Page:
We are currently experiencing network problems with the desktop version of Police Oracle. We hope to have these resolved as soon as possible.

Cheshire sees call handling results after PCC raises salaries

Cheshire is starting to see reductions in the time taken to answer 999 and 101 calls as higher salaries have attracted more people back to the force.

Cheshire is starting to see positive results in the control room after their PCC raised salaries and launched a recruitment drive. 

Responding to the public is an area in which Cheshire “requires improvement” according to their latest 2021/22 PEEL inspection report. 

Speaking to his Police and Crime panel before Christmas, PCC John Dwyer gave the latest statistics. 

As of November, 90.4% of 999 calls were answered within 10 seconds, the average answer time was seven seconds. 

Meanwhile, during November 2022, 90% of grade one incidents were attended within the target time of 15 minutes with an average response time across Cheshire of less than seven and a half minutes. 

PCC Dwyer said: “I’m of the view, that one or two seconds delay in answering the 999 call isn’t really the issue. The issue is that having made the 999 call how long is it going to take the police to get to you.

“The real issue is are they turning up on time and the answer is yes.” 

Meanwhile the abandonment rate for non-emergency calls was at 14.6% between September and November, with the average answering time under six minutes. 

It compares with a year high abandonment rate of 37.3% in August 2021.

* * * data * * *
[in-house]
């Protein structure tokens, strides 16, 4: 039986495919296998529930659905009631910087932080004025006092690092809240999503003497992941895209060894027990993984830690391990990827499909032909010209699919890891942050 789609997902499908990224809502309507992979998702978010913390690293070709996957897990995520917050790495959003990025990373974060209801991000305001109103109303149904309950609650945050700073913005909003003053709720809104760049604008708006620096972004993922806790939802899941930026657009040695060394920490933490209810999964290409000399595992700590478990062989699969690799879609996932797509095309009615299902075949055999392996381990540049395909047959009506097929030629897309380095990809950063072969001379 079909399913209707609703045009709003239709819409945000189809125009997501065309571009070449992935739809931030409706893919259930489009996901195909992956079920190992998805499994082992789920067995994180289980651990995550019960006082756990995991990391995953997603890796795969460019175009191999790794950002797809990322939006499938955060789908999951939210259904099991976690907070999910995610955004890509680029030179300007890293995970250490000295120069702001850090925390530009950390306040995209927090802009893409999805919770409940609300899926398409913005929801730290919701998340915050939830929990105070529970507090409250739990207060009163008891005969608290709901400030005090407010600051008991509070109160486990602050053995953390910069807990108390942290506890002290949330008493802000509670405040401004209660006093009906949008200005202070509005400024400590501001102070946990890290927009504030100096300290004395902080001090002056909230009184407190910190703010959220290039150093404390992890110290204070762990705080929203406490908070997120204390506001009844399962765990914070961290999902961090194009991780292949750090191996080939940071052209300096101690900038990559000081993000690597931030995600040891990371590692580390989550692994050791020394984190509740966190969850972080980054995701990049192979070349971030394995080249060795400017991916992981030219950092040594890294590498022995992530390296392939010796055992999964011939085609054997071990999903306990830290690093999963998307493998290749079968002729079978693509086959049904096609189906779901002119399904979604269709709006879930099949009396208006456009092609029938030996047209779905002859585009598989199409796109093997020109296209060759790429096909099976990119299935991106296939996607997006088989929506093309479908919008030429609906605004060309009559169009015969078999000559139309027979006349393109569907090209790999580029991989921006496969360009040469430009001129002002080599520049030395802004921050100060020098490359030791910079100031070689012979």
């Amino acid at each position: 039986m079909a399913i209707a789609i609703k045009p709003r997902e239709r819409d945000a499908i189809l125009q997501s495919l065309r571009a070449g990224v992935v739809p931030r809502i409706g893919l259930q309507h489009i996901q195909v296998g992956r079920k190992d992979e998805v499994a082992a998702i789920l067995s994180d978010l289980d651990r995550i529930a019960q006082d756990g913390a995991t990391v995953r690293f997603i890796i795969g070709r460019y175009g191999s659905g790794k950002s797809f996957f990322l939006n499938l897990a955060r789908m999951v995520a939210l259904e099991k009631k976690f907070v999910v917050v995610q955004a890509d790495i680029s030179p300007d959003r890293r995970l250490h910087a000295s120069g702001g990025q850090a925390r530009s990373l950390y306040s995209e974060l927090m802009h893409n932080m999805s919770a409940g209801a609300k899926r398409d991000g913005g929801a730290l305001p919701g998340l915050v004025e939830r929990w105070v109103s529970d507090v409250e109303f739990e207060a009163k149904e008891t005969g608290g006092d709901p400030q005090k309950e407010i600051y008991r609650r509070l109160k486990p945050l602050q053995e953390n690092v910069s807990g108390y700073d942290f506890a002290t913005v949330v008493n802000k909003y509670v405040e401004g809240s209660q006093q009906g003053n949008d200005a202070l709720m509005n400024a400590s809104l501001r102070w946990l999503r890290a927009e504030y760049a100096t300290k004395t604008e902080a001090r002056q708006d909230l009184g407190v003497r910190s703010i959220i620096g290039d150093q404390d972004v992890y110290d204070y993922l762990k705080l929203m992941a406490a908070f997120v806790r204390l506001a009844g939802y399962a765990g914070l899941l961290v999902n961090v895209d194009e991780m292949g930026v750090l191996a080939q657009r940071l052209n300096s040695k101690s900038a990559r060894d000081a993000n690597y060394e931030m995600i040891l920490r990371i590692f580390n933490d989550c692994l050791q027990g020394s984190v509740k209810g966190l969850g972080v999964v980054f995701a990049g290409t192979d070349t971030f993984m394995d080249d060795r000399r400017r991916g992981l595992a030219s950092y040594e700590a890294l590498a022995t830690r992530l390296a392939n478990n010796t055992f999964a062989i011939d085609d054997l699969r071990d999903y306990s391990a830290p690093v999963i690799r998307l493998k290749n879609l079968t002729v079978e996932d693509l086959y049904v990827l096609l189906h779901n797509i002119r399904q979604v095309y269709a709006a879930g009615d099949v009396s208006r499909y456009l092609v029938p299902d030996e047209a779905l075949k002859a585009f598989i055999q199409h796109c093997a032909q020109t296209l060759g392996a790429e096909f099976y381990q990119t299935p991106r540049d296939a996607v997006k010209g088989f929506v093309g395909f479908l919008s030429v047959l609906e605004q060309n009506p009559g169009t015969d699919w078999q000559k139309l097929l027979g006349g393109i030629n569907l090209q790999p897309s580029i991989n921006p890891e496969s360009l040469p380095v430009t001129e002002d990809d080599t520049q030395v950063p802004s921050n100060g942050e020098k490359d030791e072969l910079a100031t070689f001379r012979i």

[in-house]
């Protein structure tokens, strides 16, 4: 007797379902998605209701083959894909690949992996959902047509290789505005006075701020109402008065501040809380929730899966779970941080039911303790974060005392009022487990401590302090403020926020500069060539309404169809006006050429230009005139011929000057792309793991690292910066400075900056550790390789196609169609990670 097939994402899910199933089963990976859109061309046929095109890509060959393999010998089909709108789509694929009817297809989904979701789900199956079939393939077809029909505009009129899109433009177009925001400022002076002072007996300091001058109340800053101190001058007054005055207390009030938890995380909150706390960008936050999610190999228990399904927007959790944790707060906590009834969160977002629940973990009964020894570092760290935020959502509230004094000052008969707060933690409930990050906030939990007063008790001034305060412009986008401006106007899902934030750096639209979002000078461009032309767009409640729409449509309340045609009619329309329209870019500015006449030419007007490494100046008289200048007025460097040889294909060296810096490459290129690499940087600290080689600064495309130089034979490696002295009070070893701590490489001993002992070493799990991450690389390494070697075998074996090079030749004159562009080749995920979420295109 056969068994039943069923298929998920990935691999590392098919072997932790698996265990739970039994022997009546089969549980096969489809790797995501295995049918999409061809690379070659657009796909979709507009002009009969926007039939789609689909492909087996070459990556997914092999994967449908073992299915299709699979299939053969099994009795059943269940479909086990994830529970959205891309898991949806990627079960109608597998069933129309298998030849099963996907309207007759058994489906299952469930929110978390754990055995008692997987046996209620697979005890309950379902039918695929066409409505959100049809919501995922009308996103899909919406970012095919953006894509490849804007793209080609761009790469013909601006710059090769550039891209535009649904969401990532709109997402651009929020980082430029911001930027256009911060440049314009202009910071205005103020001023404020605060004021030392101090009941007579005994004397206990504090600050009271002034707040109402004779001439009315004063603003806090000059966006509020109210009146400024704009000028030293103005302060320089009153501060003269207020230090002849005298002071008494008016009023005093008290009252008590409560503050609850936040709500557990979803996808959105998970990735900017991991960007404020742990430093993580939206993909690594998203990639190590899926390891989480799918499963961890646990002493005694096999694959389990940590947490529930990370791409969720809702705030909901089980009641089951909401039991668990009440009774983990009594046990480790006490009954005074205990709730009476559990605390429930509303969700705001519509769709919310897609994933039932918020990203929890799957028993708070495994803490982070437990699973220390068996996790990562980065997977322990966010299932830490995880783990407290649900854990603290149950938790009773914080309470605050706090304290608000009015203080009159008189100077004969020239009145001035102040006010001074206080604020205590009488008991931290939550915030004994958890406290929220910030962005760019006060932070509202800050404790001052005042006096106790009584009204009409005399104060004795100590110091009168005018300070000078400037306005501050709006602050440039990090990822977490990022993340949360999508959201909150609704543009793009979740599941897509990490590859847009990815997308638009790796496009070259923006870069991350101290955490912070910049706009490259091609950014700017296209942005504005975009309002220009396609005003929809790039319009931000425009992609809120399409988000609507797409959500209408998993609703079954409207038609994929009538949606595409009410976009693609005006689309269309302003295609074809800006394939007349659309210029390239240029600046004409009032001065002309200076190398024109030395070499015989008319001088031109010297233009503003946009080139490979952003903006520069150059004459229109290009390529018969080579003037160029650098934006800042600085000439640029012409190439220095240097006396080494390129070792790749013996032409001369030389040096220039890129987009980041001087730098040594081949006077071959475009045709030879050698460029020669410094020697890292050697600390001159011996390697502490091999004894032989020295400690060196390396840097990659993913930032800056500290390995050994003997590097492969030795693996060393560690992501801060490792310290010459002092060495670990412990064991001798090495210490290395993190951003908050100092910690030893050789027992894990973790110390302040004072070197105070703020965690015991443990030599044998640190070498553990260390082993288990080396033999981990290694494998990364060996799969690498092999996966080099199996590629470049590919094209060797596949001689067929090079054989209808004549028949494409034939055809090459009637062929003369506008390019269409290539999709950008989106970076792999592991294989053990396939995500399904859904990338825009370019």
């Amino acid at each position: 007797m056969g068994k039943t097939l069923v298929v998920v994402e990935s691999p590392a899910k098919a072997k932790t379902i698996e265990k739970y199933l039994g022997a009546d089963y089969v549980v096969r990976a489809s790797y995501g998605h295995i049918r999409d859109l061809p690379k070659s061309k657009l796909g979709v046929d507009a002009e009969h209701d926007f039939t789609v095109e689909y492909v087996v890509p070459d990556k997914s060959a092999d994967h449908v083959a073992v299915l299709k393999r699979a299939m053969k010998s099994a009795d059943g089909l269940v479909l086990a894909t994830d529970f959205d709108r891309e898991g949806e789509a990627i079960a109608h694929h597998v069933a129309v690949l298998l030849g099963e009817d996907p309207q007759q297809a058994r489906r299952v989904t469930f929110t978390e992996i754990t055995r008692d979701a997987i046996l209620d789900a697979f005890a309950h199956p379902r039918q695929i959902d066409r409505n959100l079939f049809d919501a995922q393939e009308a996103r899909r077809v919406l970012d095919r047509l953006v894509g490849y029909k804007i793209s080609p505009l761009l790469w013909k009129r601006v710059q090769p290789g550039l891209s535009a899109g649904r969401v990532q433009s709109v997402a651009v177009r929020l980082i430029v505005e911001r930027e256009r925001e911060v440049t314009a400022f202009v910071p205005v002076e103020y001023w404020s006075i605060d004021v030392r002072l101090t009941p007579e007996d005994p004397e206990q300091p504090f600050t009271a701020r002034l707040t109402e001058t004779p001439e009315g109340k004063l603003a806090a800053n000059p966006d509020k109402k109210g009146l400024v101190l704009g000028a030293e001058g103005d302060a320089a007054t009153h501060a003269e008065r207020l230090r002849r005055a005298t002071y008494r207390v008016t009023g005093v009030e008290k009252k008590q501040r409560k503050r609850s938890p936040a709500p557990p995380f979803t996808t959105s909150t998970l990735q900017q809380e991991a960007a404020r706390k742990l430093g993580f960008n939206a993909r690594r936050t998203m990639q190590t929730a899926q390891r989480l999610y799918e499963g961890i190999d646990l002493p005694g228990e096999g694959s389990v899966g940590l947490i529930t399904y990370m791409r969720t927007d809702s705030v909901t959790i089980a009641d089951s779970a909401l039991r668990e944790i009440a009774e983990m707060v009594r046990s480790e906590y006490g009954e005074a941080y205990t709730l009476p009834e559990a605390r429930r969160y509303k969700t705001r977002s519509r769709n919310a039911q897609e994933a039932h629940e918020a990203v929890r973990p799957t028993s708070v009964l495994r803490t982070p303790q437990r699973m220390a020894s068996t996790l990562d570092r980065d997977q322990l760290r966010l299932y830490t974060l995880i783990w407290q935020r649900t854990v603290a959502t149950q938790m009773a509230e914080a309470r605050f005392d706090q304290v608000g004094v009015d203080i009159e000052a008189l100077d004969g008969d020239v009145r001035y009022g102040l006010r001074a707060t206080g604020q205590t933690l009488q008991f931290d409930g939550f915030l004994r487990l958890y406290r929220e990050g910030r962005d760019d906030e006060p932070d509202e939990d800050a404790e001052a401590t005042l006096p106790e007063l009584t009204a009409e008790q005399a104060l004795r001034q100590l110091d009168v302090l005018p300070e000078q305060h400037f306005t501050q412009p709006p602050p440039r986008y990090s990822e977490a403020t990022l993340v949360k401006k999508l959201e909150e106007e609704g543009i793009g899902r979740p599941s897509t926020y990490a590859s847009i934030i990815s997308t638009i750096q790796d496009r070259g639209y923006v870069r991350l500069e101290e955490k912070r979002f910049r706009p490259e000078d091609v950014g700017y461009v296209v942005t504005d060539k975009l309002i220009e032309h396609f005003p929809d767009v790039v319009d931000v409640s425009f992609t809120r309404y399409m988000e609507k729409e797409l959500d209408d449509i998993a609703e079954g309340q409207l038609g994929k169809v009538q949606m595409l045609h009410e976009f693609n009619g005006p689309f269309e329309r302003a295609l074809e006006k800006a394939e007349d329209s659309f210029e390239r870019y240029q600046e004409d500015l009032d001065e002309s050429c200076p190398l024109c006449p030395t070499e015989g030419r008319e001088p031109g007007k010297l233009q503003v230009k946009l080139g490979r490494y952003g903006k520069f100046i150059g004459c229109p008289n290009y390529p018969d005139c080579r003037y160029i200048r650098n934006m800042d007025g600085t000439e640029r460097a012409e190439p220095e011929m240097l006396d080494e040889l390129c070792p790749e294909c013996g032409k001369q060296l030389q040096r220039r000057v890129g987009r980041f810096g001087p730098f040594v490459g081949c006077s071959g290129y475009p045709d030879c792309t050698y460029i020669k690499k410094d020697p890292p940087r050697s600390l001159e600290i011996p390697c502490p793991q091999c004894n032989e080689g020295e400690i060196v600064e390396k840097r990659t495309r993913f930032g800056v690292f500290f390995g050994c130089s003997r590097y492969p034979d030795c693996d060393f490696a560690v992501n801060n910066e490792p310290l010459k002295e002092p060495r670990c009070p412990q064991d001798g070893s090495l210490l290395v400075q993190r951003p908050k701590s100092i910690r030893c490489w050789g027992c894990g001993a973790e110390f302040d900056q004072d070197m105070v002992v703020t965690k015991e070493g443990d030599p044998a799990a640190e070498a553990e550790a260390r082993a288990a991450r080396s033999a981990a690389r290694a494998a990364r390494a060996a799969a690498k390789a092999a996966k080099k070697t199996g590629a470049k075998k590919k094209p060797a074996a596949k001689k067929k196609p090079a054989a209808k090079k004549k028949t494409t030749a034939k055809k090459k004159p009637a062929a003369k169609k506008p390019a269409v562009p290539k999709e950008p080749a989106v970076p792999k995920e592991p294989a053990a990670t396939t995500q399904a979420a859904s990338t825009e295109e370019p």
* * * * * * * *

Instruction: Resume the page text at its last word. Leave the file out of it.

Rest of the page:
PCC Dwyer told the panel: “There is still room for improvement. 

“I’ve set no target for this, apart from saying to the Chief I want that lower than that.” 

Meanwhile, a panel member asked him about the establishment level recruitment. 

He said: “[During the pandemic] people who had been made redundant from travel agencies and the like came to us with the skills they had in terms of answering calls.

“As soon as the pandemic was sorted - off they go again.

“We did end up with an issue where actually we discovered that our neighbouring forces were paying their call handlers more than we were paying.

“The Chief and I discussed this, we raised the level of pay we then had people coming back into the force. 

“I authorised the Chief to go above the establishment knowing that levels of people fluctuate because people leave or they get sick. 

“I wanted it to be above normal level so we could actually start driving these figures down and that’s exactly what’s happening. 

“I’m really pleased the evidence is there that things are improving.” 

In July, Cheshire announced that resources would be realigned from some of the helpdesks to the Control Centre. Facilities were reduced at 10 helpdesks and members of the public were re-directed to the five that remain open.

Leave a Comment
View Comments 4
In Other News
Hertfordshire’s community engagement platform praised
Systems alert: the evolution of intelligent alarms
TVP call handling apprentices “hit the ground running”
More News